Here’s the post that kicked it all off. This is chapter 2 of 12, to give interested readers the chance to take on the free ebook chapter by chapter over the weekend, debate it amongst themselves, or even challenge the author who’s keeping tabs.
by Greg Swann
Chapter 2. The nature of your nature.
Everything I have to say about anything starts with carrying the claim back to the object. The essence of philosophical error, deliberate or not, is creative solipsism: “The nature of the thing under discussion is what I need it to be to make my argument work out.” This is useless, of course, since no amount of creative map-making will turn a mountain into a valley. The map is not the territory. If we want to make useful, cogent arguments about what humanity is, we must look to actual human beings, not to incomprehensible maunderings about what humanity “must” be – regardless of the facts.
This is ontology, the study of the nature of real things, irrespective of what anyone thinks about them. And as we will see repeatedly, as we go along, ontology really matters only when we are talking about human beings. There is no one who claims that there is anything controversial about the nature of rocks or trees or reptiles. Only human nature is deployed in one bogus argument after the next, each one devised to induce you to try to violate your own inviolable ontological nature.
There is another big word we need to deal with, so we might as well get it out of the way. Teleology is the branch of philosophy concerned with oughts – what real things should do. Again, it only matters with respect to human beings. A rock should sit around doing nothing until something else acts on it. A tree should grow toward the sun until it is felled by disease or collapses from its own weight. A reptile should eat, mate and moult until it is devoured by a starving bird. These are all non-controversial statements, ultimately of interest only to lab-coated academics.
But ontology and teleology matter a great deal as soon as the conversation turns to human beings. Recall that the most important question in philosophy is, “What (ontology) should (teleology) I (ontology) do (teleology)?” Accordingly, the sole topic of philosophical and theological writing, for all of human history, has been teleology: What should you do? As above, philosophers and theologians will insist that they are concerned with loftier issues, the big picture. This is false. The only thing that matters to human beings is humanity, and the sole purpose of any doctrine – including this one! – is to induce you to change your behavior.
Ontology is being and teleology is shoulding, and, practically speaking, shoulding only matters with respect to human behavior. You can’t “should” a rock into behaving like a reptile, nor a reptile a rock. But you sure can “should” a man into sacrificing everything he is, everything he has and everything he loves for some crack-pot theory – a religion or a philosophy or a political movement. Most of us don’t actually do the things we are “shoulded” about, thank heavens! We’ll give our favorite “thought-leader” – whom we never think to call a crack-pot – an hour or two a week, but then we go back to living a normal life that is largely appropriate to our true human nature – the human nature that our pet crack-pot insists in high dudgeon cannot possibly be what it actually is, and instead can only be what his doctrine commands it “must” be.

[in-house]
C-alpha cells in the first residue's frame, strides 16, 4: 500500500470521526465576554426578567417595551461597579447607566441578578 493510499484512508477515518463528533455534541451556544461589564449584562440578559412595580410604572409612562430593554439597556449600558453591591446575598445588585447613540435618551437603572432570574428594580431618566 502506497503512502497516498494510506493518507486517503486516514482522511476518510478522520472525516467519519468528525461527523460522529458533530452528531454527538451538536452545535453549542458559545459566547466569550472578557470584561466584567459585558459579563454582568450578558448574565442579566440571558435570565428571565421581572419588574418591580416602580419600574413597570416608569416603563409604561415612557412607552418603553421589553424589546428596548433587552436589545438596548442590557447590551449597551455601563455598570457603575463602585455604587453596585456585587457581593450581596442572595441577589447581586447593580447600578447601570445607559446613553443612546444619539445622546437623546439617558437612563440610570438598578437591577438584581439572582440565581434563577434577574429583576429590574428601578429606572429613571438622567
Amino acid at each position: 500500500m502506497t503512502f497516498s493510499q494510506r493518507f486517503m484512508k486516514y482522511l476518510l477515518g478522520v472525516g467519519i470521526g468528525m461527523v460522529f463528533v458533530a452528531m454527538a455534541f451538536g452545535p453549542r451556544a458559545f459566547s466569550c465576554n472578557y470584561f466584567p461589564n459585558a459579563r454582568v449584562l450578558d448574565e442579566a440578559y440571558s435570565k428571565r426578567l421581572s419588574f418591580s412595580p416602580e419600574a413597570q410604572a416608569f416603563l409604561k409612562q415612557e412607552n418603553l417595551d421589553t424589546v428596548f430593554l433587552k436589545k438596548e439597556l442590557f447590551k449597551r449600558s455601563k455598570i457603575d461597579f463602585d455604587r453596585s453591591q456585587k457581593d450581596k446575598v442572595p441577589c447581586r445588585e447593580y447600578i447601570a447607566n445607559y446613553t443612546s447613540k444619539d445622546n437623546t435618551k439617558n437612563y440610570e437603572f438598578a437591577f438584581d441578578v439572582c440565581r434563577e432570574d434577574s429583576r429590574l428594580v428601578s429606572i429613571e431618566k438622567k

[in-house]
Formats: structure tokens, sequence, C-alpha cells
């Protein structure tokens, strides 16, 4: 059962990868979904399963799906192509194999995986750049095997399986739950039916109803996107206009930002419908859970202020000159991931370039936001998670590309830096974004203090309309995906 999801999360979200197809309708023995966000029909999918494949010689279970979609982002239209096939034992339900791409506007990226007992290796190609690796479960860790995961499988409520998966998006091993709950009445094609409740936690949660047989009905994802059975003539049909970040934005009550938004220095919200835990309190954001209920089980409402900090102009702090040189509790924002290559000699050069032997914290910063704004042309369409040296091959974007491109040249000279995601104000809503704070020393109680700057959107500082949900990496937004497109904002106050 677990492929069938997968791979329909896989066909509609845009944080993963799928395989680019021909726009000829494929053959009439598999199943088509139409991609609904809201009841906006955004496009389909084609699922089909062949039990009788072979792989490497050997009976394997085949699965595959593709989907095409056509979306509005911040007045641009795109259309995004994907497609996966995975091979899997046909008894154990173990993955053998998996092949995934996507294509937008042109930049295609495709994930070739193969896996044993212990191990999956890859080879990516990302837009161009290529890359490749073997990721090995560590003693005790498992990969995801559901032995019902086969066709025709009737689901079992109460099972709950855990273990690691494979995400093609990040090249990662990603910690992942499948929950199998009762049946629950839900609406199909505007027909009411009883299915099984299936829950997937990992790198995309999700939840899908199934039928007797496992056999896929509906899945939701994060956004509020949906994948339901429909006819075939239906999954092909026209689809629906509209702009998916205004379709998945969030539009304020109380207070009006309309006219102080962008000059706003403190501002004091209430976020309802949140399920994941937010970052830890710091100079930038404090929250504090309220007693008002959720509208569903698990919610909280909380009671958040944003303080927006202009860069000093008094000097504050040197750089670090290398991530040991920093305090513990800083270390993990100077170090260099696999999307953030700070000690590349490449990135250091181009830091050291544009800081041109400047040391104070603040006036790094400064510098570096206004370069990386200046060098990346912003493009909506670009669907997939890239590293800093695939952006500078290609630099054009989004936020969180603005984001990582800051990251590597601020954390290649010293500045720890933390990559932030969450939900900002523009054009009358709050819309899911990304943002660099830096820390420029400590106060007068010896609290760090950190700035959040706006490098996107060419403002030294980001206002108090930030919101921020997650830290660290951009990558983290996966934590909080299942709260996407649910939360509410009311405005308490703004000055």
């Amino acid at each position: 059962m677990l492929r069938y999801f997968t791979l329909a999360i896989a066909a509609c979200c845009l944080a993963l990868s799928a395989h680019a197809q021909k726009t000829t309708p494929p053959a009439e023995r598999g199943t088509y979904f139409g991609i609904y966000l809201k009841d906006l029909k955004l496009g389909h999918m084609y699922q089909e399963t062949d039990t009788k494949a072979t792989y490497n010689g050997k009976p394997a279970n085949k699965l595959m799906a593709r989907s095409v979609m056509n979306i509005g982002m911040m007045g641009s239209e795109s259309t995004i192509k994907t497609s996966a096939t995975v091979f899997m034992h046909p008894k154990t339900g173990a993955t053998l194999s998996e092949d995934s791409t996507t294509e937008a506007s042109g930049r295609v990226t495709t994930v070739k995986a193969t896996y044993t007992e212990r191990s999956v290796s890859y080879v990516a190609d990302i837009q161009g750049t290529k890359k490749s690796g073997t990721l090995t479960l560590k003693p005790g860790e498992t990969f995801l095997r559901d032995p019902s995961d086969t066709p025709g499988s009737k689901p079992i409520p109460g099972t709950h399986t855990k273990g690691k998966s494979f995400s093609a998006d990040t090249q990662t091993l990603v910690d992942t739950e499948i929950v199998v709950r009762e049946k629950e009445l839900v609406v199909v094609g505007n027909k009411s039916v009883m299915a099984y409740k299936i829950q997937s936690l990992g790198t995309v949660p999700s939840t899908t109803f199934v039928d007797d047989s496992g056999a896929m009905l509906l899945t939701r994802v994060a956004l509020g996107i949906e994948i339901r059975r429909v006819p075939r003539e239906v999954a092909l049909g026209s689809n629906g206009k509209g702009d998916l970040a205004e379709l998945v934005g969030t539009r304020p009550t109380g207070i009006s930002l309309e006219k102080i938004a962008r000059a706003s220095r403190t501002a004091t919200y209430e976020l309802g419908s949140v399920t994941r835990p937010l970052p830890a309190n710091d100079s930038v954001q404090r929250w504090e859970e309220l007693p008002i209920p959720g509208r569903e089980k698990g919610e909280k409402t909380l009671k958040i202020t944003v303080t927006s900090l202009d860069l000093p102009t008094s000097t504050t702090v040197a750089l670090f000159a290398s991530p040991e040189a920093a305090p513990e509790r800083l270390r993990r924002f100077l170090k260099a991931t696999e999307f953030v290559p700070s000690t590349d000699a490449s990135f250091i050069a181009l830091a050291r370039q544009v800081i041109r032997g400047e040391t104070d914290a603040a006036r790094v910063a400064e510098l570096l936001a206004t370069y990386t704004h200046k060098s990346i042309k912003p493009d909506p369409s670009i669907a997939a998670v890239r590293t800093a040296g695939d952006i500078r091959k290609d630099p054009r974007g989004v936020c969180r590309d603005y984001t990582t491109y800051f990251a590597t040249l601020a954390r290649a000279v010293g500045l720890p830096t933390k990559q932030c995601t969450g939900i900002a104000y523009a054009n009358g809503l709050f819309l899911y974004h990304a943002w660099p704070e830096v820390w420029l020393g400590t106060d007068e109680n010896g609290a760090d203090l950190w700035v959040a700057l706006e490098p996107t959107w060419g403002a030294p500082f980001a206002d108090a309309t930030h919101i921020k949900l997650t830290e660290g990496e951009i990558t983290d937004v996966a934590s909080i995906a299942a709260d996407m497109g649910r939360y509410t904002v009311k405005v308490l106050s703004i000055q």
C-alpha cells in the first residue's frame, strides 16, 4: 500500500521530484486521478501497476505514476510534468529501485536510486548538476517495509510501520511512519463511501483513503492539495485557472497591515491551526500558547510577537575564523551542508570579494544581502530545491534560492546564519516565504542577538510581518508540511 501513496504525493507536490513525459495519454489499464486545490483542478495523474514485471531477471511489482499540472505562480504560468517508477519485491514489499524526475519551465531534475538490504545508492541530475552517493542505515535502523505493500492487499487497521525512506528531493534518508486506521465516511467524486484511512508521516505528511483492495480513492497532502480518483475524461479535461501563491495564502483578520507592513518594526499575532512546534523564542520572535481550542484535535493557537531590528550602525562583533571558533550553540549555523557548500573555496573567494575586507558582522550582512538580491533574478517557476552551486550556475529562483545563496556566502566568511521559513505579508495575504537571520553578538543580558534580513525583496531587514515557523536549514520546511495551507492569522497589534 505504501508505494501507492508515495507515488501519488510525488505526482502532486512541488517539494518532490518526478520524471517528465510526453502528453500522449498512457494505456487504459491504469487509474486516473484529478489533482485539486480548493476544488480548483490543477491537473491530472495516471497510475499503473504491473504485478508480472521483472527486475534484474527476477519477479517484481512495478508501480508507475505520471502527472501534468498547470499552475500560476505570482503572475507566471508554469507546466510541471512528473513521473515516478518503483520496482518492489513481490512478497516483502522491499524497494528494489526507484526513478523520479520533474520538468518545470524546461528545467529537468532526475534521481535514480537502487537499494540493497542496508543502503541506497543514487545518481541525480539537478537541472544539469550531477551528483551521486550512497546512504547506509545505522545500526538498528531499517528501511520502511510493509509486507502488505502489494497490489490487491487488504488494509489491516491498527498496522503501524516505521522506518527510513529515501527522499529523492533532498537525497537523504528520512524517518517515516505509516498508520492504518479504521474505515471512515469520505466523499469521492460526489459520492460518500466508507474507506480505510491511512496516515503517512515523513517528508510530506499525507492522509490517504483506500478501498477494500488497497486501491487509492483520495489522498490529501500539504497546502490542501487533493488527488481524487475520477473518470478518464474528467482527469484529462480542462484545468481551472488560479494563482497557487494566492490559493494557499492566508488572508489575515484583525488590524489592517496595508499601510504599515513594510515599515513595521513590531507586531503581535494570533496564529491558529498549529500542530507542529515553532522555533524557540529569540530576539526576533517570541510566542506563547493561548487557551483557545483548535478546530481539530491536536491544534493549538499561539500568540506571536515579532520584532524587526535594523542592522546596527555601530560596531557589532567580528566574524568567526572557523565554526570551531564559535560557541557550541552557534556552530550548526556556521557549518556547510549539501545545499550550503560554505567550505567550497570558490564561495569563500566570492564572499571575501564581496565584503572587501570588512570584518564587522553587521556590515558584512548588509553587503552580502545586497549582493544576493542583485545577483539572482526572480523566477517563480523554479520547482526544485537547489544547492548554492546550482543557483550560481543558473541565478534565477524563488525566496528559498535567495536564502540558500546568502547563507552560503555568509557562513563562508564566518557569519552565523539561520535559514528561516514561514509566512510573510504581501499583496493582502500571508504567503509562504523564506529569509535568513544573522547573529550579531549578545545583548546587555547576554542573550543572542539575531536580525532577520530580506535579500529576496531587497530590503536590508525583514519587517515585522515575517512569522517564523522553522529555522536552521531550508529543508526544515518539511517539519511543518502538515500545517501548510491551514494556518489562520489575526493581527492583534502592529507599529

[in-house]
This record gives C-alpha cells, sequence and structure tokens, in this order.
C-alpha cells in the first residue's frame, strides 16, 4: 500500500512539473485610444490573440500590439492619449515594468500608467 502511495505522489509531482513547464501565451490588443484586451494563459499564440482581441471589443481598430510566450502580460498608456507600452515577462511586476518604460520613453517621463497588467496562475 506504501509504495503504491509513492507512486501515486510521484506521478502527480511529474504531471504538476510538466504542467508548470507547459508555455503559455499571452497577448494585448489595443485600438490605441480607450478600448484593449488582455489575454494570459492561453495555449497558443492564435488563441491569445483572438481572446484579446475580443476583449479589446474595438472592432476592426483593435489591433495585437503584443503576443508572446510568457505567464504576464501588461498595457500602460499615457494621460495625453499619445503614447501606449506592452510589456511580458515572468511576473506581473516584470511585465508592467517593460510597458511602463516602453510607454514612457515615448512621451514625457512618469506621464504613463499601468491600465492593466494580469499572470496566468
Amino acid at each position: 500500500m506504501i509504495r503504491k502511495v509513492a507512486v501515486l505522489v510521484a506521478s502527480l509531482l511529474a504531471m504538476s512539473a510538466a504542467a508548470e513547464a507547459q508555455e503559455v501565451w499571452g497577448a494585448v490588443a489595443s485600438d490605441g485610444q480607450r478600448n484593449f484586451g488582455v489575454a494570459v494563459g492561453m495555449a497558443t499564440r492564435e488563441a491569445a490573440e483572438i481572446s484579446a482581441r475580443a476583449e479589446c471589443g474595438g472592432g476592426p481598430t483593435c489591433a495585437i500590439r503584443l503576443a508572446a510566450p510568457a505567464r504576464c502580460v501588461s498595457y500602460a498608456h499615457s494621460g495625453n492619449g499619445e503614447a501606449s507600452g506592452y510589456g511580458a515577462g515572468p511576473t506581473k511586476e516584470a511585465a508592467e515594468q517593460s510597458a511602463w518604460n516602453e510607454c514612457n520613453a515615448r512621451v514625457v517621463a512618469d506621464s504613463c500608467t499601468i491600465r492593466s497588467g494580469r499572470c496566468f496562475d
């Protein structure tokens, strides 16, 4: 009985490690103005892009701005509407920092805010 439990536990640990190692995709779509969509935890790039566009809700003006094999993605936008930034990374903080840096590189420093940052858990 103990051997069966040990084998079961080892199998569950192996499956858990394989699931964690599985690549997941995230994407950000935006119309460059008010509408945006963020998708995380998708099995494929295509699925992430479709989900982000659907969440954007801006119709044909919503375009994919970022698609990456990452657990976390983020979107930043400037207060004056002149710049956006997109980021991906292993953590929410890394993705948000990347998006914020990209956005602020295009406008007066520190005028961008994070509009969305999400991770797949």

It’s funny in the abstract, and just about anyone can have great fun picking apart any ridiculous doctrine but his own. Your own dogma is holy writ, of course, and I don’t plan to take it away from you. If you cannot demonstrate the truth of your arguments by carrying them back to the object – by demonstrating them in reality – I don’t care what you say about human nature or why you behave the way you do. Your claims might actually be true, but if you are unable to defend them in ontology and teleology, they are just so much white noise to me. I accept that your dogma is sacred to you. I also regard it as being undefended – even if you disagree.
That’s your business, in any case. I plan to “should” humanity in the large – to talk about how human beings ought to behave in order to maximize the potential made possible by their ontological nature. But I don’t intend to “should” you – the individual person – too much at all. I don’t want to take from you the ideas you treasure now, I want to give to you the treasures you have never had – but always wanted. I want to show you how the human mind really works, so that you can take full command of it.
So start here: You are an organism. That might seem obvious to you, but a huge number of the critical arguments made against your mind turn on the idea that, since you have a rational, conceptual consciousness, any sort of behavior that reflects your origins as a biological entity is necessarily irrational. We can call this the Spock Fallacy. I think the portrayal of Star Trek’s Mr. Spock himself refutes this claim well enough, but it is one of a type of reductionist fallacies that are constantly being deployed against you: Not only are you damned as being less than the sum of your parts, typically some one part of your nature – blown out of all proportion and distorted out of all recognition – is declared to be a cipher for the whole.